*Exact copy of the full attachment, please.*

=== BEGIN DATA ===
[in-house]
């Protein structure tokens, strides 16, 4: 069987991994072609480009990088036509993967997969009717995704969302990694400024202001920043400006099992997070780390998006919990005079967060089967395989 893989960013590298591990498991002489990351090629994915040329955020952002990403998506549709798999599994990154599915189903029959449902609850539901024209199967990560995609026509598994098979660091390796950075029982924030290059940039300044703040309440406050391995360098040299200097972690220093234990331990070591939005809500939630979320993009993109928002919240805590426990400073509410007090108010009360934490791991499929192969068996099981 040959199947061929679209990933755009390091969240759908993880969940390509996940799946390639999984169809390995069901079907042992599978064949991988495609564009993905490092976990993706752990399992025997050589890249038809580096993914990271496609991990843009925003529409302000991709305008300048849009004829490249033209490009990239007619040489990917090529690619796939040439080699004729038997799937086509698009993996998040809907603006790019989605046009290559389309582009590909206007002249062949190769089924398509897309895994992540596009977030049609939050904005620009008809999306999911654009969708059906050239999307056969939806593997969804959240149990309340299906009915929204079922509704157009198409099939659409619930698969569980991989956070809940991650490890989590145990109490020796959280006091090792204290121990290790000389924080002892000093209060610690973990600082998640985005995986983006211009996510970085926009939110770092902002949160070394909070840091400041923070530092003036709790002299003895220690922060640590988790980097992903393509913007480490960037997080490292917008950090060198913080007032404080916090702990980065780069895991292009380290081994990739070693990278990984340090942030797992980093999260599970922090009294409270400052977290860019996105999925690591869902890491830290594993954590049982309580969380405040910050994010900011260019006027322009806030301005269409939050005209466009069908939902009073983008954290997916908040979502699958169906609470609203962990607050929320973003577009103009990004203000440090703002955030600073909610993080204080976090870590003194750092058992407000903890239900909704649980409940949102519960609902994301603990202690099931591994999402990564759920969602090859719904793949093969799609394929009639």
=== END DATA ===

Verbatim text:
[in-house]
């Protein structure tokens, strides 16, 4: 069987991994072609480009990088036509993967997969009717995704969302990694400024202001920043400006099992997070780390998006919990005079967060089967395989 893989960013590298591990498991002489990351090629994915040329955020952002990403998506549709798999599994990154599915189903029959449902609850539901024209199967990560995609026509598994098979660091390796950075029982924030290059940039300044703040309440406050391995360098040299200097972690220093234990331990070591939005809500939630979320993009993109928002919240805590426990400073509410007090108010009360934490791991499929192969068996099981 040959199947061929679209990933755009390091969240759908993880969940390509996940799946390639999984169809390995069901079907042992599978064949991988495609564009993905490092976990993706752990399992025997050589890249038809580096993914990271496609991990843009925003529409302000991709305008300048849009004829490249033209490009990239007619040489990917090529690619796939040439080699004729038997799937086509698009993996998040809907603006790019989605046009290559389309582009590909206007002249062949190769089924398509897309895994992540596009977030049609939050904005620009008809999306999911654009969708059906050239999307056969939806593997969804959240149990309340299906009915929204079922509704157009198409099939659409619930698969569980991989956070809940991650490890989590145990109490020796959280006091090792204290121990290790000389924080002892000093209060610690973990600082998640985005995986983006211009996510970085926009939110770092902002949160070394909070840091400041923070530092003036709790002299003895220690922060640590988790980097992903393509913007480490960037997080490292917008950090060198913080007032404080916090702990980065780069895991292009380290081994990739070693990278990984340090942030797992980093999260599970922090009294409270400052977290860019996105999925690591869902890491830290594993954590049982309580969380405040910050994010900011260019006027322009806030301005269409939050005209466009069908939902009073983008954290997916908040979502699958169906609470609203962990607050929320973003577009103009990004203000440090703002955030600073909610993080204080976090870590003194750092058992407000903890239900909704649980409940949102519960609902994301603990202690099931591994999402990564759920969602090859719904793949093969799609394929009639």